As we enter the new 2021 MLB season, the Kansas City Royals will begin with a feeling of familiarity. Actually, almost a sense of ‘déjà vu.’ BetMGM’s betting line has the Royals’ projected record at 73-89 (.450 win %), after finishing last year at 26-34 (.371 win %), giving them their 5th straight losing season following their 2015 World Series win. The Royals have been flat out bad. Some years they can’t seem to find the ball even if the fate of the world depended on it. Other years, it’s the rotation or bullpen. Some are a combination of the two. However, it’s not the Royals’ shortcomings or losing that makes this season familiar. In fact, it’s the shadow of previous victories in 2014 and 2015.
General Manager Dayton Moore is seemingly creating patterns to how he builds a team. The Royals’ 2014 team, that was 90 feet away from starting off a back-to-back World Series Champion run, is strikingly similar to the current 2021 team.
In 2014, the Royals had a young, homegrown core of C Salvador Perez, 1B Eric Hosmer, 3B Mike Moustakas, SS Alcides Escobar, and OF Alex Gordon. Furthermore, the team consisted of one player that was signed (Omar Infante) and two that had been traded to the team at some point (Lorenzo Cain & Nori Aoki). The position players were young and developing, with an average age of 28.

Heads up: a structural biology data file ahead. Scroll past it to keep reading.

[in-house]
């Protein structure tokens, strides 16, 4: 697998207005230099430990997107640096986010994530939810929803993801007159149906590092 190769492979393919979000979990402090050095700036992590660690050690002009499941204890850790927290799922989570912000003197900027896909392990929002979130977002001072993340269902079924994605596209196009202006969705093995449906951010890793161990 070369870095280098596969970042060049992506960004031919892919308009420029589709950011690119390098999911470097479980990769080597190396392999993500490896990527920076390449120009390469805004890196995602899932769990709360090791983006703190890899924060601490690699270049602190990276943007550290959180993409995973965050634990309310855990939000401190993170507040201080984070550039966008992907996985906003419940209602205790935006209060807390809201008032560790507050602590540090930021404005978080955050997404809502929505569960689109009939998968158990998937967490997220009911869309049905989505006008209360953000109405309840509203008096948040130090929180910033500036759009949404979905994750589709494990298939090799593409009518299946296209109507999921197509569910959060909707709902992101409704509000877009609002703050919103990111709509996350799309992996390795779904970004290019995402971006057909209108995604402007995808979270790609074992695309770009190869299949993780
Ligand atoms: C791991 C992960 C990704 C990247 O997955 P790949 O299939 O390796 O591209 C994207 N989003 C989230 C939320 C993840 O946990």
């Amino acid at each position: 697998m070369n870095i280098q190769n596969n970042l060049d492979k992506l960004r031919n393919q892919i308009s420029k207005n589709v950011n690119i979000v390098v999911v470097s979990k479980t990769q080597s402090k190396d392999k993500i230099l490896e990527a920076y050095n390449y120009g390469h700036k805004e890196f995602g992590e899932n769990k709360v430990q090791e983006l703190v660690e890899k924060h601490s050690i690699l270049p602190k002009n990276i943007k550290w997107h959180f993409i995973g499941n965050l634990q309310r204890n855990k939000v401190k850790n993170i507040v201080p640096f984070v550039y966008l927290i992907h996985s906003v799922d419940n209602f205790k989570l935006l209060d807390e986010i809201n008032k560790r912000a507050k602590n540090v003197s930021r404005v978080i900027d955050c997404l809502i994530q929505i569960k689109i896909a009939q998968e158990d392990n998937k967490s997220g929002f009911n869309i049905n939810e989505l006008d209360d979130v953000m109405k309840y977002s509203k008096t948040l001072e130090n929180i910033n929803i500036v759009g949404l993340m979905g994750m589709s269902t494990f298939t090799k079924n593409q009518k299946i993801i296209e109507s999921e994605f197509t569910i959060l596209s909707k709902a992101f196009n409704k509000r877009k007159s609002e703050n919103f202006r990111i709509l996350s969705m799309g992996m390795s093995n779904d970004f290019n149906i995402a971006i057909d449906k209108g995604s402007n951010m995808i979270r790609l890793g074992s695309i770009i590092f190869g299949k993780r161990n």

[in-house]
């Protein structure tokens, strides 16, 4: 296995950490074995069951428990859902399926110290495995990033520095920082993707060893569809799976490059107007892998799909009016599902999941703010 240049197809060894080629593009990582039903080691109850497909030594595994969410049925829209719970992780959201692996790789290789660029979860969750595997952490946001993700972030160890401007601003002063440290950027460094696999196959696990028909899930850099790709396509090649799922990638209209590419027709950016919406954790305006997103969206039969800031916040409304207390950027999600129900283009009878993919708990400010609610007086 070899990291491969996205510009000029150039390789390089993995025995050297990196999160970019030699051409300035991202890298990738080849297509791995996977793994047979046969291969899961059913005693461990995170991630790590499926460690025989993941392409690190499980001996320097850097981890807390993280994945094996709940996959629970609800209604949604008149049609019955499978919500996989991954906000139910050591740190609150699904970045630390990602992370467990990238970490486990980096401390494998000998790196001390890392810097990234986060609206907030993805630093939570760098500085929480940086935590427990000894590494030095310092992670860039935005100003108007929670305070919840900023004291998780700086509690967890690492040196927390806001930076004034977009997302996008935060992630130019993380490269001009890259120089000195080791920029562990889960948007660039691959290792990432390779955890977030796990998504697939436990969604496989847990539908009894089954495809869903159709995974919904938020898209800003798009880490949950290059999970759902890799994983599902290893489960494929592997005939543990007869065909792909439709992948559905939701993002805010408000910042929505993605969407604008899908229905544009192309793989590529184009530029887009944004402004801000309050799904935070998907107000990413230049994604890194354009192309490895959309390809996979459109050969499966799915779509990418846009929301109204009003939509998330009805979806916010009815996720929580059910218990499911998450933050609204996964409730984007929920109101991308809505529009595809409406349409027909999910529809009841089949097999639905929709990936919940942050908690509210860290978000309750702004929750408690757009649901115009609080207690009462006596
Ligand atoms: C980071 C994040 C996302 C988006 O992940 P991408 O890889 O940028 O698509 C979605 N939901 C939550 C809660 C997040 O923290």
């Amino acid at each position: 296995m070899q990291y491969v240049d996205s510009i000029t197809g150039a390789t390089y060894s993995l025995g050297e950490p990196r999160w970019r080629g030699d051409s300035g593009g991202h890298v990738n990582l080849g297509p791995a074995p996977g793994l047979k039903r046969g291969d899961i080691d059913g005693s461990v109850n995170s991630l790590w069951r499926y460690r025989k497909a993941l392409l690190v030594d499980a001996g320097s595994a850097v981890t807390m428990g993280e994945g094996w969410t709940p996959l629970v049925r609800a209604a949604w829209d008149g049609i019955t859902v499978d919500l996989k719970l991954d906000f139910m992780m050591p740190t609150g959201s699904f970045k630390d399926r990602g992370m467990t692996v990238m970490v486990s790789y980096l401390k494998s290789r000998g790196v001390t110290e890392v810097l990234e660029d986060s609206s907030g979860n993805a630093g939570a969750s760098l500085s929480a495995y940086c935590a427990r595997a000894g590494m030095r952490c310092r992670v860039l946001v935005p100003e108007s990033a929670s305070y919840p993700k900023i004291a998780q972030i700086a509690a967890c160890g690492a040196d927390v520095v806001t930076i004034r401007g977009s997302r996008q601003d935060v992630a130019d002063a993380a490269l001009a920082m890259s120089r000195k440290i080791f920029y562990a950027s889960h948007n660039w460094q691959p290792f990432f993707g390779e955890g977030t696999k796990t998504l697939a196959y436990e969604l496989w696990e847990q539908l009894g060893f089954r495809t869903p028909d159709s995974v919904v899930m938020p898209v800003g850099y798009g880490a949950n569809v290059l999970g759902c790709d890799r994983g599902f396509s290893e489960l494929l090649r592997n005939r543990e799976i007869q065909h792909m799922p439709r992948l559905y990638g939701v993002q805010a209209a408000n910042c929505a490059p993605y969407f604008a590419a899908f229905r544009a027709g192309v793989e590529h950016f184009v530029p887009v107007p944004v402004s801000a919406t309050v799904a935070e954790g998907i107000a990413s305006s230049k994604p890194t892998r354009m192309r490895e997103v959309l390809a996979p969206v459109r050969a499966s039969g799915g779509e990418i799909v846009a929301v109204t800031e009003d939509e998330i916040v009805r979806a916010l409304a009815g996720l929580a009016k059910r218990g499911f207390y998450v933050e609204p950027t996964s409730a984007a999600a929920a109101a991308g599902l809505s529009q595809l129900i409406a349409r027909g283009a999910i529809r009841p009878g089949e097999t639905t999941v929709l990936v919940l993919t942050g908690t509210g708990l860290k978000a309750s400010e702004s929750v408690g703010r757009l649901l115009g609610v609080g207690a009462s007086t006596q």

Right now you might be thinking “what does this have to do with this year’s Royals team?” I’ll tell you.
2021’s team is strikingly similar to ’14. The Royals projected lineup yet again has a young, homegrown core of almost the exact same positions: C Salvador Perez, 2B Adalberto Mondesi, 3B Hunter Dozier, SS Bobby Witt Jr, and OF Whit Merrifield. The only outlier there is instead of a homegrown first baseman and signed second baseman, they have a signed first baseman (Carlos Santana) and a homegrown second baseman. Not only that, but this team also features one signed infielder (Santana) and two outfielders that had been traded to them at some point (Jorge Soler & Andrew Benintendi). Even crazier, this team’s average age is 28.125 years old. Just 0.125 older than 2014’s.
Moore has shown his blueprint for success. Fast and defensively solid teams, with just enough of a bat to be offensively competitive (although this year’s squad looks to have more firepower on that end). As has happened previously, when teams of this nature click, they are bound to find enough of a winning touch to make a run and that’s why I believe the Royals will turn on the jets about midway through the season, make some deadline moves, and become a dark-horse contender.
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